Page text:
“Modem use expands the threat surface area [that] election officials are forced to defend against all hazards including cyber, operational mistake[s], misinformation and fairy tales,” said Noah Praetz, former election director for Cook County, Ill.
Florida — the site of a tight Senate race in November between Republican incumbent Marco Rubio and Democrat Val Demings — uses modems in 18 counties, including Broward, the second-most populous.
These states have persisted in using the modems even though the hacking risk has been established for years. The Senate Intelligence Committee recommended in a 2019 report on Russia’s interference in the 2016 election that officials remove or disable any wireless networking capability in their voting machines. Multiple states — including Alabama, California, Colorado, Maryland, New York and Virginia — have banned modems.
Modems remain popular for two major reasons: time and distance.
Americans don’t like waiting to learn who won an election. “There is an appetite in the public for immediate results, and [using modems] is the best way to do that,” said Paul Lux, the election supervisor in Okaloosa County, Fla., which uses modems to transmit its election results.
The main alternatives are calling in vote totals or driving memory cards to the central office. The former process is error-prone, and multiple counties said the latter process would create hourslong delays.
In Okaloosa County, which stretches from the Gulf of Mexico to the Alabama border, only one major road connects the election office in the north with the 68 percent of registered voters who live in the south, Lux said. If poll workers had to deliver results by hand, he said, he wouldn’t be able to report results until 11 p.m.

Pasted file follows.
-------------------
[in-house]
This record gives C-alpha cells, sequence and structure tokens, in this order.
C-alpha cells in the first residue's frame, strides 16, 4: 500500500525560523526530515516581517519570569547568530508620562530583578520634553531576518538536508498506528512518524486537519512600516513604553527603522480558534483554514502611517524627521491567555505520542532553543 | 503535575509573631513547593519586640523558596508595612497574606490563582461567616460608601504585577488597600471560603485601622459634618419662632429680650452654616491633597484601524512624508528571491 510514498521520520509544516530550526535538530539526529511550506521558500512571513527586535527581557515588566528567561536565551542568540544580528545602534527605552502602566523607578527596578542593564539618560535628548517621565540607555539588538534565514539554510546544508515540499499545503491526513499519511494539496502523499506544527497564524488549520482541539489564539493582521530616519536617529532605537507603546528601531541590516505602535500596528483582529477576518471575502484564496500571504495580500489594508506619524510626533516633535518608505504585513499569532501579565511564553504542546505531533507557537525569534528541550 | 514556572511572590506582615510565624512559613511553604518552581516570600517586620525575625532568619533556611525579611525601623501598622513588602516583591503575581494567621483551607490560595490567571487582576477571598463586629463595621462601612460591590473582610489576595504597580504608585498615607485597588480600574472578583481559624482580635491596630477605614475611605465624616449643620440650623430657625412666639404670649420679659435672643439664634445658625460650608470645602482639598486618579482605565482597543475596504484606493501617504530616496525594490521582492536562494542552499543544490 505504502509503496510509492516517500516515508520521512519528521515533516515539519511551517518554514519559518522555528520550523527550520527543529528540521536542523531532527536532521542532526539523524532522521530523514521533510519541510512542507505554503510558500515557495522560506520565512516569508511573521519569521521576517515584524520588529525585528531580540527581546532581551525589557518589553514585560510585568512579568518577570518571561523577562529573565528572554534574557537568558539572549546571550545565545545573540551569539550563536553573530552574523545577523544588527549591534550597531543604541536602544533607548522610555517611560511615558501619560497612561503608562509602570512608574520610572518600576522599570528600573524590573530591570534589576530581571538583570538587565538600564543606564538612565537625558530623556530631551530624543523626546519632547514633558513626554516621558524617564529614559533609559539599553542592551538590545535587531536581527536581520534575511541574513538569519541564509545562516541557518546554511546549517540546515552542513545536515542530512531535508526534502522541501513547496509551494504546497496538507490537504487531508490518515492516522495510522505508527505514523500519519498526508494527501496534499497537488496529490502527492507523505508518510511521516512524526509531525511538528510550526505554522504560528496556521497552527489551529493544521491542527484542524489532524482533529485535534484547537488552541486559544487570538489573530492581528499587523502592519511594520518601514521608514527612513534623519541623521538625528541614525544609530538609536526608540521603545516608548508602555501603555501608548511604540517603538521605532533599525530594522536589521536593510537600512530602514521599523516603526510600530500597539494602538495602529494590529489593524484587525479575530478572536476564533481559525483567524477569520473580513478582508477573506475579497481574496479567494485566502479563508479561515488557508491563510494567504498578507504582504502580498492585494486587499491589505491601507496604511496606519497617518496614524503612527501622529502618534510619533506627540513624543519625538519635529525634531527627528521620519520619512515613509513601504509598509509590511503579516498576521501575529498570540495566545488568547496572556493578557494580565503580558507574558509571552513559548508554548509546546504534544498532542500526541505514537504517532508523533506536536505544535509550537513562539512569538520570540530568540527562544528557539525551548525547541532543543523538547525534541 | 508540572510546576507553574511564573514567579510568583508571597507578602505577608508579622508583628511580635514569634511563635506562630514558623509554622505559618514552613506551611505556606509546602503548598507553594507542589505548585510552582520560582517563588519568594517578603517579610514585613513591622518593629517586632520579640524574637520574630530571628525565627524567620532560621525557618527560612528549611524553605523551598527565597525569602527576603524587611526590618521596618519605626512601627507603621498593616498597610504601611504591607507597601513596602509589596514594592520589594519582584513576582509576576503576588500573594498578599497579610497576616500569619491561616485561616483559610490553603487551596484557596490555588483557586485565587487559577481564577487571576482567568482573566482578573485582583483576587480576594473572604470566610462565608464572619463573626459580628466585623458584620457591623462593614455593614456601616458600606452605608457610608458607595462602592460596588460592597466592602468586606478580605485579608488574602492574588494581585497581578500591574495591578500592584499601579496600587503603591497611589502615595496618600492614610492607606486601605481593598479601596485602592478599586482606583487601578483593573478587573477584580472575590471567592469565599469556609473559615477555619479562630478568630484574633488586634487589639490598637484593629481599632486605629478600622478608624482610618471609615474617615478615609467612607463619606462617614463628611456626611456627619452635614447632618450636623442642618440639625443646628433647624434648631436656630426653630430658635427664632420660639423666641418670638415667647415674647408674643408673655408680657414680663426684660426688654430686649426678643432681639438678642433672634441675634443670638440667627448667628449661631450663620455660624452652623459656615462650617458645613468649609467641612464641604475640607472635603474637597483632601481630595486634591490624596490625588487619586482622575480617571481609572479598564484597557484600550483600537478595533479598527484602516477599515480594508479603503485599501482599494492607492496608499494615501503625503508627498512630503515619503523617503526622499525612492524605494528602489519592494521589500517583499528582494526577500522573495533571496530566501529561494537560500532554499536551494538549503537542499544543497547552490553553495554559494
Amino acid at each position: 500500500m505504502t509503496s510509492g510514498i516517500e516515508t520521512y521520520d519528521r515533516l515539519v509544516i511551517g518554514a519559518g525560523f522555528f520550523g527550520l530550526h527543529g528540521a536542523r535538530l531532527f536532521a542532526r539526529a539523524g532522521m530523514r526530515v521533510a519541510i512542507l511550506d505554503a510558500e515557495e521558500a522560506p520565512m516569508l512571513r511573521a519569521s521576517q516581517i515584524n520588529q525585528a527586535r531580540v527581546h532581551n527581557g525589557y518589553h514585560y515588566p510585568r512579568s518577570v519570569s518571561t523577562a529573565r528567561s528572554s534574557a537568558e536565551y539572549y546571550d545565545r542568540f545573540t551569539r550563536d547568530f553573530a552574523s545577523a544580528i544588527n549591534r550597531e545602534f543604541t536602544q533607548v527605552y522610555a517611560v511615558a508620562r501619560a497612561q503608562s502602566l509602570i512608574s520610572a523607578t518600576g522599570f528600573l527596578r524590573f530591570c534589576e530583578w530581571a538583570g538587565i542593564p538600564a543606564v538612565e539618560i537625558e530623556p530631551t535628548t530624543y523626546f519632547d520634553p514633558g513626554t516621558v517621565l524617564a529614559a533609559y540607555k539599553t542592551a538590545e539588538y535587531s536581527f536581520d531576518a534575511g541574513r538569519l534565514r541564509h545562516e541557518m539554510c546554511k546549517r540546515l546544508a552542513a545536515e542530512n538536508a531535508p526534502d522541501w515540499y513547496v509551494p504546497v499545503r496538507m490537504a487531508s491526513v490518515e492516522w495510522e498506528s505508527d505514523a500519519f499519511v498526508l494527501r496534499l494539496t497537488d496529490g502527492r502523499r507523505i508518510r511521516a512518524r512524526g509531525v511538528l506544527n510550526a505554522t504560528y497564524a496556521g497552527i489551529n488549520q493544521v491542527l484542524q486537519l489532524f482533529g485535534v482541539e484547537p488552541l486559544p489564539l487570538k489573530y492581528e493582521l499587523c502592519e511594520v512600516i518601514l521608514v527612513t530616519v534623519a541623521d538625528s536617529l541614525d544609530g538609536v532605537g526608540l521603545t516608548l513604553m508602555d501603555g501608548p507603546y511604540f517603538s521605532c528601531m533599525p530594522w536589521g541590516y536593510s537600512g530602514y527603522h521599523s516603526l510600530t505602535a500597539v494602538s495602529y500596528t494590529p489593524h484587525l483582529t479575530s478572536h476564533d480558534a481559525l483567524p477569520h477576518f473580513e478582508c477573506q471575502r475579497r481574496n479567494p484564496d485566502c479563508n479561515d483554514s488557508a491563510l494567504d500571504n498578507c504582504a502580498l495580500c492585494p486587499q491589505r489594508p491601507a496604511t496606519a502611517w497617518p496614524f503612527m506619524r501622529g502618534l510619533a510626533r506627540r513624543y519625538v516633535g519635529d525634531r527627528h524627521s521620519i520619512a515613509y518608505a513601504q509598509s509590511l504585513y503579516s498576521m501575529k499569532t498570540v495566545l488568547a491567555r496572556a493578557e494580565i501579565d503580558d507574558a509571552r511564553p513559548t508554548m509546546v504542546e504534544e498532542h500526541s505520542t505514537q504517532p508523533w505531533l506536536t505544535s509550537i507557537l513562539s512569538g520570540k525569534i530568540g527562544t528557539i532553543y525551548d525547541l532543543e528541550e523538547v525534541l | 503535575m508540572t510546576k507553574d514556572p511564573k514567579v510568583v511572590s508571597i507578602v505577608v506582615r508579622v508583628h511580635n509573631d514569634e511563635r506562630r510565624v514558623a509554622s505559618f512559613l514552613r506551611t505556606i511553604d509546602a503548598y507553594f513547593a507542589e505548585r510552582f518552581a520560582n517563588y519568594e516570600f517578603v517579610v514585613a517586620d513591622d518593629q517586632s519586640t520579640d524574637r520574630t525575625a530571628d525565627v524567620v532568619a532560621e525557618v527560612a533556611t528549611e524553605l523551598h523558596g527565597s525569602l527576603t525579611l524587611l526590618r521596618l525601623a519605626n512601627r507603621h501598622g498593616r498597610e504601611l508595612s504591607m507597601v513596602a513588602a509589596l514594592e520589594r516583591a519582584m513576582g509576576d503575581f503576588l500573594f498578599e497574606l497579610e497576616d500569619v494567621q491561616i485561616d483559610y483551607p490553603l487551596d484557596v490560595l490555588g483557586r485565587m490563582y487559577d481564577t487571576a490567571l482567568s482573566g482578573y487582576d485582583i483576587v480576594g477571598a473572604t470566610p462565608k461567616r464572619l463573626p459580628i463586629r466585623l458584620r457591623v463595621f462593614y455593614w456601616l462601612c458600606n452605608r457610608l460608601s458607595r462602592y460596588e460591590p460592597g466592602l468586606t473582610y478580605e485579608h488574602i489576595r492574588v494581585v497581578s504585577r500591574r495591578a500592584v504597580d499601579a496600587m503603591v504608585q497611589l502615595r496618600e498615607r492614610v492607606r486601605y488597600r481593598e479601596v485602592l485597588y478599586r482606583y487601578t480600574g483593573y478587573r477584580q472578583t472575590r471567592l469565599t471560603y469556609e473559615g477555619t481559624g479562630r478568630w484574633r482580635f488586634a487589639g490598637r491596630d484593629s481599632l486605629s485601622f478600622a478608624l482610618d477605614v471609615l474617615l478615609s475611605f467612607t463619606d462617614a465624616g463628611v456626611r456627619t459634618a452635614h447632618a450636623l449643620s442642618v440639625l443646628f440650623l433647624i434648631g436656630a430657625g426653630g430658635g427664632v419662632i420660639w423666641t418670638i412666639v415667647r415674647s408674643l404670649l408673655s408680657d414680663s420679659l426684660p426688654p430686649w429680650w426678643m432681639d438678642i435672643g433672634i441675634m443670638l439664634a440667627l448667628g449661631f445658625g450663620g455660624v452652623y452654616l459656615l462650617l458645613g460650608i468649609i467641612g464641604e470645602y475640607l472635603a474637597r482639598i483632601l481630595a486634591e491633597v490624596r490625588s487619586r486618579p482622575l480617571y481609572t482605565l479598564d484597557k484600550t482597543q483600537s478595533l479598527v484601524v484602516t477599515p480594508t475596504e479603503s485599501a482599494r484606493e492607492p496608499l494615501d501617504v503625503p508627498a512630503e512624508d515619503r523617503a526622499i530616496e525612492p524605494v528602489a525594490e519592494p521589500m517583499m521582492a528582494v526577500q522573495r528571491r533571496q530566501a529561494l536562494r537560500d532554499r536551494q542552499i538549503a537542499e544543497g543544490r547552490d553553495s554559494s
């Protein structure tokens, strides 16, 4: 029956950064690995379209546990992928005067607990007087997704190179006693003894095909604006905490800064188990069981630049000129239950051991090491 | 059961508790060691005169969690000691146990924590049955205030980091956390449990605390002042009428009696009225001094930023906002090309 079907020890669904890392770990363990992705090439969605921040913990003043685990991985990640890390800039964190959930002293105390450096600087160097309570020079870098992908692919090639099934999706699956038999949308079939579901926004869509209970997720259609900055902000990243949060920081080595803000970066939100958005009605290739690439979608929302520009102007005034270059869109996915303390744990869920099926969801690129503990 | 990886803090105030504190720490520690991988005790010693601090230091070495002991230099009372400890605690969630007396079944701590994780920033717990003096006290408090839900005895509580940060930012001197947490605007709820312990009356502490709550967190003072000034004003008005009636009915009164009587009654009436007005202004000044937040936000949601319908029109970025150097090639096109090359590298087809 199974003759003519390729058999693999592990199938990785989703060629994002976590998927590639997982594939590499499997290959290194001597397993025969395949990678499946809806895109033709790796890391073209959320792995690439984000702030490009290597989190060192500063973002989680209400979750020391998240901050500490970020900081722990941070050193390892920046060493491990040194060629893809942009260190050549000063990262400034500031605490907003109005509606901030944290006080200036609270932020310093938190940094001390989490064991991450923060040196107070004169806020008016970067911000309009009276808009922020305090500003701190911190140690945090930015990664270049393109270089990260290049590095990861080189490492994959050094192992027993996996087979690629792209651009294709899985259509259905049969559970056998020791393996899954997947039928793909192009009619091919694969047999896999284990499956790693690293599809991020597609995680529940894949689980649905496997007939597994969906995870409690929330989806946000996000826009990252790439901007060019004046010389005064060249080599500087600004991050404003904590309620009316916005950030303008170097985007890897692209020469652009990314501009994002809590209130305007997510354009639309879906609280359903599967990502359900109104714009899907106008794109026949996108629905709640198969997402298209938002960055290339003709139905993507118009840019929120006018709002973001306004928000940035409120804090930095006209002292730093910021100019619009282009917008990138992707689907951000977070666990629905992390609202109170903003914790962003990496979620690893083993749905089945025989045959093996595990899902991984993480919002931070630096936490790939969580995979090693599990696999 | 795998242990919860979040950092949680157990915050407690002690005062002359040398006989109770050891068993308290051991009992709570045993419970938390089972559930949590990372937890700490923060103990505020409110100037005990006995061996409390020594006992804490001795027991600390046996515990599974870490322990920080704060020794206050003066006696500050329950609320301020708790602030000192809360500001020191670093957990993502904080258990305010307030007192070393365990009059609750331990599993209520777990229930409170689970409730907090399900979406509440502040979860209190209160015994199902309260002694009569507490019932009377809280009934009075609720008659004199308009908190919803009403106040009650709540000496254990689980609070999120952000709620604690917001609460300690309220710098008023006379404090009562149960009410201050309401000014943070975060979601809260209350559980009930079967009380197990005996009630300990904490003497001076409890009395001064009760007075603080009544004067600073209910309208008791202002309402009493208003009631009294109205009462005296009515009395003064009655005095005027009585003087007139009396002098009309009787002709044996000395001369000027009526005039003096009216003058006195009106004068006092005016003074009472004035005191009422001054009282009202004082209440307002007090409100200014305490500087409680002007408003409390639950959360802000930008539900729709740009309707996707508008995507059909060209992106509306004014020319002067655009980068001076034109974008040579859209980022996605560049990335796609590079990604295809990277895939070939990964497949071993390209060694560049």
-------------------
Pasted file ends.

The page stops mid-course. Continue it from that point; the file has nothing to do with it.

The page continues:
Mark Ard, a spokesperson for Florida Secretary of State Cord Byrd, said that without modems, some counties might not be able to report results until the day after an election. And delays create misinformation risks as well. Trump and other 2020 election deniers seized on delays as another excuse to claim the results were rigged.
Ard and election officials in other states that use modems told POLITICO they believe the security risks are overblown.
“I’ve been at this job now 10 years, and we’ve used modems as far as I can remember, and we’ve never ever had an issue,” said Travis Weipert, the election supervisor in Johnson County, Iowa.
Some officials argued their modems avoid security risks by using special networks set up for that purpose. But those systems are no panacea, Wallach said, because they’re still “placing a lot of trust in [telecom companies], and that’s exactly the kind of thing that nation-state adversaries can and do regularly compromise.”